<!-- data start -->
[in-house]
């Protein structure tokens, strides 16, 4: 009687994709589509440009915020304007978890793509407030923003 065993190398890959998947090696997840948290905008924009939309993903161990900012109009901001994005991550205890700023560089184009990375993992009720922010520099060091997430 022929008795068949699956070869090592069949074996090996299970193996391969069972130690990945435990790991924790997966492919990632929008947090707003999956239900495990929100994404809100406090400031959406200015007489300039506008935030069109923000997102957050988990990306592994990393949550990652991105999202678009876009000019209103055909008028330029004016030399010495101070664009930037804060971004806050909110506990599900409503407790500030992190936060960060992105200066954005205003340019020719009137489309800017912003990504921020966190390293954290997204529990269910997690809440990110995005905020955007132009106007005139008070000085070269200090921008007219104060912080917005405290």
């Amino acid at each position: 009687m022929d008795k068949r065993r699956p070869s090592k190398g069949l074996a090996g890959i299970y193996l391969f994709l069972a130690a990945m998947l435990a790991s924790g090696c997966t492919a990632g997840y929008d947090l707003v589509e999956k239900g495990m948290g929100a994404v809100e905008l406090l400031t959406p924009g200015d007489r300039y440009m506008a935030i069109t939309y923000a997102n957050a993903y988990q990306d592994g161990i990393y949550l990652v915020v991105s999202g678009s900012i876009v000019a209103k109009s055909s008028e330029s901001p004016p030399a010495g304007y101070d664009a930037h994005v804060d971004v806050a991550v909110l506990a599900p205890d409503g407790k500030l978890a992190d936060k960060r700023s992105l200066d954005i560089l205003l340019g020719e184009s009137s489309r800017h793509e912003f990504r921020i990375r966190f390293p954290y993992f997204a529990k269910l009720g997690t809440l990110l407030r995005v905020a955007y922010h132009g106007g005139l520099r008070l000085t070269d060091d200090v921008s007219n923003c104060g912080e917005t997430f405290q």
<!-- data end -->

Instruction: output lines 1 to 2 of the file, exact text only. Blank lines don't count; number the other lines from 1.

[in-house]
């Protein structure tokens, strides 16, 4: 009687994709589509440009915020304007978890793509407030923003 065993190398890959998947090696997840948290905008924009939309993903161990900012109009901001994005991550205890700023560089184009990375993992009720922010520099060091997430 022929008795068949699956070869090592069949074996090996299970193996391969069972130690990945435990790991924790997966492919990632929008947090707003999956239900495990929100994404809100406090400031959406200015007489300039506008935030069109923000997102957050988990990306592994990393949550990652991105999202678009876009000019209103055909008028330029004016030399010495101070664009930037804060971004806050909110506990599900409503407790500030992190936060960060992105200066954005205003340019020719009137489309800017912003990504921020966190390293954290997204529990269910997690809440990110995005905020955007132009106007005139008070000085070269200090921008007219104060912080917005405290």